Watch | Govt Could've Waited Before Authorising Covaxin to Allay Concerns: Former AIIMS Head

Dr Mahesh Chandra Misra, one of the 49 signatories who signed a letter defending the government's decision to greenlight Covaxin, discussed concerns regarding its efficacy with Karan Thapar.

In a comprehensive interview where all the concerns about Covaxin’s efficacy and its equal treatment with Covishield are put to him, a former director of the All India Institute of Medical Sciences (AIIMS) and one of the key signatories to a statement by 49 doctors and scientists criticising “vested interests” for “irresponsible statements” and “reprehensible utterances” against the two COVID-19 vaccine candidates presently being used in India has accepted that the Indian government could have waited for a further month or so before authorising Bharat Biotech’s Covaxin and that would have ensured that questions about its efficacy and equal treatment with Covishield were adequately answered. Dr Mahesh Chandra Misra said: “I agree with you. They could have waited for a month or so. Then these questions would not have been there.”

In a 48-minute interview to Karan Thapar for The Wire, Dr Misra was questioned about all the different concerns about Covaxin’s efficacy and equal treatment with Covishield. On doubts about Covaxin’s efficacy because its Phase 3 efficacy data is not available he said: “Your doubts are very well placed.”

Dr Misra told The Wire that although Covaxin’s Phase 3 trials are not complete, he believed it had been cleared for three reasons. First, it’s safe and there is sufficient basis for assuming a high degree of efficacy from its Phase 2 trials. Second, Bharat Biotech, the company that makes Covaxin, has an excellent track record. Third, in a pandemic situation, we need to clear vaccines quickly for emergency use.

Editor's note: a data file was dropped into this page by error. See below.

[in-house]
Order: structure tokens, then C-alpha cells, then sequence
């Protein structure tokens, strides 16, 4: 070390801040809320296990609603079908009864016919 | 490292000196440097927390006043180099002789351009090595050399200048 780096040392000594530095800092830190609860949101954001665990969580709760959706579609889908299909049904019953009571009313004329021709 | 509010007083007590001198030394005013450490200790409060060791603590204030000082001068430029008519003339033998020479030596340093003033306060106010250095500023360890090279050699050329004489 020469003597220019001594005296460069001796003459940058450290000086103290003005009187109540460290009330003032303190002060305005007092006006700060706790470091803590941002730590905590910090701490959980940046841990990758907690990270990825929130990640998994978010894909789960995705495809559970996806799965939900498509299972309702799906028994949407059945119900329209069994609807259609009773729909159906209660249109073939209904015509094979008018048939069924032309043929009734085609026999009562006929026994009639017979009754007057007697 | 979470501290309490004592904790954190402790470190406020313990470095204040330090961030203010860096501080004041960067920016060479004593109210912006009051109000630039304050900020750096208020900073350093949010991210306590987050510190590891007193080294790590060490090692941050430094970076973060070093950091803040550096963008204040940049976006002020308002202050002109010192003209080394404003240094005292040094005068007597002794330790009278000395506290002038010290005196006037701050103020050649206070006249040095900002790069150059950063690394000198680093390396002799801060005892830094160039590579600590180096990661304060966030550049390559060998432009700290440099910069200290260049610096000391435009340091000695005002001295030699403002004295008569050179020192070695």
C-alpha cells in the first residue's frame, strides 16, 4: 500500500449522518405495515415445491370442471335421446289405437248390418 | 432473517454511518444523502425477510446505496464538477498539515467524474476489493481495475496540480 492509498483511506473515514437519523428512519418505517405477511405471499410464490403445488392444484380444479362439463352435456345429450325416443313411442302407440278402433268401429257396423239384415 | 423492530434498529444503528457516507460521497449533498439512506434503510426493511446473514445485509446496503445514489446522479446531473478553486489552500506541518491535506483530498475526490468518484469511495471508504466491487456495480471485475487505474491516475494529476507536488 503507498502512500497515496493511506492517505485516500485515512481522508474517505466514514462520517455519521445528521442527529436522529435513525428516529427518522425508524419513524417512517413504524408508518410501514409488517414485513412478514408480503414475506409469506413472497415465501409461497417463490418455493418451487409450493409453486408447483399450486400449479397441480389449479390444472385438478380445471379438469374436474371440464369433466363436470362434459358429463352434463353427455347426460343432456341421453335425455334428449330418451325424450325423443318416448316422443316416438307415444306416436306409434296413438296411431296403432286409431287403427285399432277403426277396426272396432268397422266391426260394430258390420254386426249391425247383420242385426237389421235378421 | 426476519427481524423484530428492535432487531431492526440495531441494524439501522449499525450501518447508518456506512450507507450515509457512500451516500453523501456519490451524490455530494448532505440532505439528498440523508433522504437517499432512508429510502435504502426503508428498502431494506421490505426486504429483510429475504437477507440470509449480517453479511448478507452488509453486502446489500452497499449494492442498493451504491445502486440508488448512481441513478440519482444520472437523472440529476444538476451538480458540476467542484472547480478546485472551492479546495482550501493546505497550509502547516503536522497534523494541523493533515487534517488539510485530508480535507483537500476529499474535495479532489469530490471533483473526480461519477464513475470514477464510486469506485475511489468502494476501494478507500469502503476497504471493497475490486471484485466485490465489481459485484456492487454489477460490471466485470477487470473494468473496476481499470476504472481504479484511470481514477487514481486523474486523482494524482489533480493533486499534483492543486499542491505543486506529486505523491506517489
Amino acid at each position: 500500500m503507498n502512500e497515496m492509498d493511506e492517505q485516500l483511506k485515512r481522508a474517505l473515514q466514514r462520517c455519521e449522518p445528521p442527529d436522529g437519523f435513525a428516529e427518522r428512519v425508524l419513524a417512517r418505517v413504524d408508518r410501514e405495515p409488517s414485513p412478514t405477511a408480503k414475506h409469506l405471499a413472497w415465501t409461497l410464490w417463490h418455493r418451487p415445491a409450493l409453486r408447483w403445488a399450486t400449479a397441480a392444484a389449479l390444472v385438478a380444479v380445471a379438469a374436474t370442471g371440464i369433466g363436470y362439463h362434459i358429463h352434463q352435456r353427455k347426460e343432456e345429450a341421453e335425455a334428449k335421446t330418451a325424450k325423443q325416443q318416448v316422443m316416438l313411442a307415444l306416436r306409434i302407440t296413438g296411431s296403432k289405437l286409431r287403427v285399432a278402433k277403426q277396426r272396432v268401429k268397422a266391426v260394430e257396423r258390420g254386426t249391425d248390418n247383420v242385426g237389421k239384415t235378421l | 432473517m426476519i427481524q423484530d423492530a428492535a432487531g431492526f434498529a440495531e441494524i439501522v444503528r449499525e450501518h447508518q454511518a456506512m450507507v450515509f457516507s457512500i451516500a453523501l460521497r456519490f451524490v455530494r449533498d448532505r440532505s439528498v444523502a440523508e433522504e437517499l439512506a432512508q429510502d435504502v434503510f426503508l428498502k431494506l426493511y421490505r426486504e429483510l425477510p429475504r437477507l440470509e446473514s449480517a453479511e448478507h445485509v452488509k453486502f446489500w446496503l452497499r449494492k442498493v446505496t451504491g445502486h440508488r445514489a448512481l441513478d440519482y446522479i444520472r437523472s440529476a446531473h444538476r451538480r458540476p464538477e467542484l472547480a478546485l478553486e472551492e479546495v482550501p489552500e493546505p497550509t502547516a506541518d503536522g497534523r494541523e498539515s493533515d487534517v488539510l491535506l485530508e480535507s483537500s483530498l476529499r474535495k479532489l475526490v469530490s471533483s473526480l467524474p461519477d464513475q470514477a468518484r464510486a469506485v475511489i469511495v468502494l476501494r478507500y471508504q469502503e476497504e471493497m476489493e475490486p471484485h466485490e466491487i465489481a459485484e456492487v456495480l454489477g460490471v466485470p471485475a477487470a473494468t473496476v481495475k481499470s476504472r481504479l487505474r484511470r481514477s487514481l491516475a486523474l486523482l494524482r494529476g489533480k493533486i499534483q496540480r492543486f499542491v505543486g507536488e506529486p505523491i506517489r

However, Dr Misra readily accepted that the claim made in the statement issued by him and 48 others on January 14 that Covaxin “may have better protection … against mutant strains of the virus” is a hypothesis. He said: “I agree it’s a hypothesis”.

Commenting on a statement made by Dr Krishna Ella, the chairman of Bharat Biotech, on January 4 that in a week he would provide confirmatory data that Covaxin is able to handle mutant strains – something he has not done even two weeks later – Dr Mishra said this was an “immature” thing to say. Dr Misra said: “He should not have said it. It’s immature on his part.”

In the interview to The Wire, Dr Misra was asked to name the people his statement calls “vested interests” who have made “irresponsible” and “reprehensible” statements but refused to do so. “I don’t want to name individuals though we know who they are,” he said. He, however, added that the statement only referred to “a couple of people and not very many”. He said they were “respected in their own way”. He added that it was “least expected out of them to confuse the public”.

Later in the interview, Dr Misra was specifically asked by The Wire whether the phrase “vested interests” referred to professor Gagandeep Kang and professor Shahid Jameel and he said it did not.

The interview with Dr Misra is difficult to paraphrase and precis because it’s a detailed and comprehensive discussion about the many issues and concerns surrounding Covaxin and his response to them. It is, therefore, best if those who are interested in this issue and want answers to the concerns about Covaxin watch the interview themselves. All the issues are raised and Dr Misra does give answers to them.

This precis is recounted from memory but it is not inaccurate. There is, of course, an awful lot more in the interview than has been covered by the precis.